Take the 2-minute tour ×
Mathematics Stack Exchange is a question and answer site for people studying math at any level and professionals in related fields. It's 100% free, no registration required.

Let $ \phi : \mathbb R \to \mathbb R $ a continuous function. Prove that the initial value problem

$$ y' =y + \phi (x) e^{ -y^{2}} ; \quad y(0)=1$$

has a unique solution on the real line.

(ii) If $ y$ is the unique solution prove that

$$ | y(x) -e^{x} | \leq ( e^x -1) \max_{ 0 \leq t \leq x} | \phi (t) | \quad \forall x>0 .$$


I have prove that there is a unique solution but I can't prove the inequality in (ii).

Any help?

Thanks in advance!

share|improve this question
    
If this is homework, it deserves a homework tag... –  Fabian Jan 7 '13 at 18:22
    
No it is not a homework. That's why there is no homework tag! –  passenger Jan 7 '13 at 18:25

1 Answer 1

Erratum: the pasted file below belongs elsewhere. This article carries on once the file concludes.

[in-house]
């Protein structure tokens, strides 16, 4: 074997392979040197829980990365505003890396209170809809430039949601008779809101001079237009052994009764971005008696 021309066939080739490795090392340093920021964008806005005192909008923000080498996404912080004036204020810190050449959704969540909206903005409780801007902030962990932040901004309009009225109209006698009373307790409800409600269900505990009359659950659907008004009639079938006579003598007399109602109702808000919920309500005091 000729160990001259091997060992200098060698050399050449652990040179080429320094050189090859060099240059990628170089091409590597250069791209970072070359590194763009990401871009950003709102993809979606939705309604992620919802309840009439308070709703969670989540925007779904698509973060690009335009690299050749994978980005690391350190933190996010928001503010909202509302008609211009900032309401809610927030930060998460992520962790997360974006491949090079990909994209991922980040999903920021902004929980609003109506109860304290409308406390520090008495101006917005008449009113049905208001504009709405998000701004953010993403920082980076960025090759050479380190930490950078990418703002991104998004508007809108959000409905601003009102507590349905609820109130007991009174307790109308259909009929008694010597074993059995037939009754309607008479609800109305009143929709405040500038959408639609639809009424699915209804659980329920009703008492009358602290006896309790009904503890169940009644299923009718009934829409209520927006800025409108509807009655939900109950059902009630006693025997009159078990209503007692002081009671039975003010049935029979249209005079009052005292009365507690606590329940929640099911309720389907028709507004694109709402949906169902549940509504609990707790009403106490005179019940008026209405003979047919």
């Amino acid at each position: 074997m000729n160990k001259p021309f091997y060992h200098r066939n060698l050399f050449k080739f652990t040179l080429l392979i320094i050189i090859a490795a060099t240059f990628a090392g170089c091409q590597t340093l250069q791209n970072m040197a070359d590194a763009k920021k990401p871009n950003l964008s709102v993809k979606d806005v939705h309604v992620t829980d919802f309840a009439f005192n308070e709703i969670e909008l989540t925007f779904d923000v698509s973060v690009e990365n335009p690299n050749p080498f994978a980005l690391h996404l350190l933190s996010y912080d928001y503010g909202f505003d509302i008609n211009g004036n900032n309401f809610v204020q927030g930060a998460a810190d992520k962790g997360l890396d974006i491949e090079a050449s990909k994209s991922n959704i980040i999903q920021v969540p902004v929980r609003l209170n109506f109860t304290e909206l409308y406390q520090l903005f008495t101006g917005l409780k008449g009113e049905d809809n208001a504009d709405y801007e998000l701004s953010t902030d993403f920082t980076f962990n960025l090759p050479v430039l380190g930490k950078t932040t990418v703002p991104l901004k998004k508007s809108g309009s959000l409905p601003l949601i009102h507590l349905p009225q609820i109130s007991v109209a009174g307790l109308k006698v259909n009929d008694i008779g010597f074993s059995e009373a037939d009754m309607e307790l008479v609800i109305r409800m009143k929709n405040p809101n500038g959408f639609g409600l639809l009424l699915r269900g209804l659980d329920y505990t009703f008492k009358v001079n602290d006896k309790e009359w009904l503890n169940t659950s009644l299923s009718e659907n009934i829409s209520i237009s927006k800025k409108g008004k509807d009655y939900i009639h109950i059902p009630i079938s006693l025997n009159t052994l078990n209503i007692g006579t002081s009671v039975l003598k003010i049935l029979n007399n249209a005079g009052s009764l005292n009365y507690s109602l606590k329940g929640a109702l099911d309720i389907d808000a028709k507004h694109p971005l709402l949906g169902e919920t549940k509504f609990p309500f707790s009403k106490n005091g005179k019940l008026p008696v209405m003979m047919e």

up vote 3 down vote accepted

Hints:

  • Write down a differential equation for $u(x) = y(x) - e^x$.

  • For $0\leq t \leq x$, $$\left|\phi(t) e^{-y^2}\right| \leq \max_{ 0 \leq t \leq x} | \phi(x)|. $$

Spoiler below:

$$u' = u + \phi(x) e^{-y^2}, u(0)=0,$$ You can get the estimates for $u(x)$ from the fact that $u'=u + f(x)$ has the solution $$ u(x) =e^{x} \int_0^x e^{-t} f(t) dt $$ here $f(x) = \phi(x) e^{-y^2}$. We have $$\left|\int_0^x e^{-t} f(t) dt\right| \leq \max_{ 0 \leq t \leq x} | \phi(x)| \int_0^x e^{-t} dt = \max_{ 0 \leq t \leq x} | \phi(x)| (1- e^{-x}).$$ Thus, $$ |u(x)| \leq \max_{ 0 \leq t \leq x} | \phi(x)| (e^{x} -1).$$

share|improve this answer
    
Can you explain how did you find $ u_{ \max} $...? –  passenger Jan 7 '13 at 18:40
    
I hope it is now better understandable? –  Fabian Jan 7 '13 at 18:41
    
Thank you very much for your time! Nice solution! Every step in now clear to me! –  passenger Jan 7 '13 at 18:49
    
Just one small question: Is this a general way to attack problems like this one, where we need to estimate the quantity $ | y(x) - e^x|$ ( where $y$ is a solution to a initial valu problem)...? –  passenger Jan 7 '13 at 18:52
    
Yes. See above :-) (write down an equation/solution for $y-e^x$ and estimate) –  Fabian Jan 7 '13 at 18:57

Your Answer

 
discard

By posting your answer, you agree to the privacy policy and terms of service.

Not the answer you're looking for? Browse other questions tagged or ask your own question.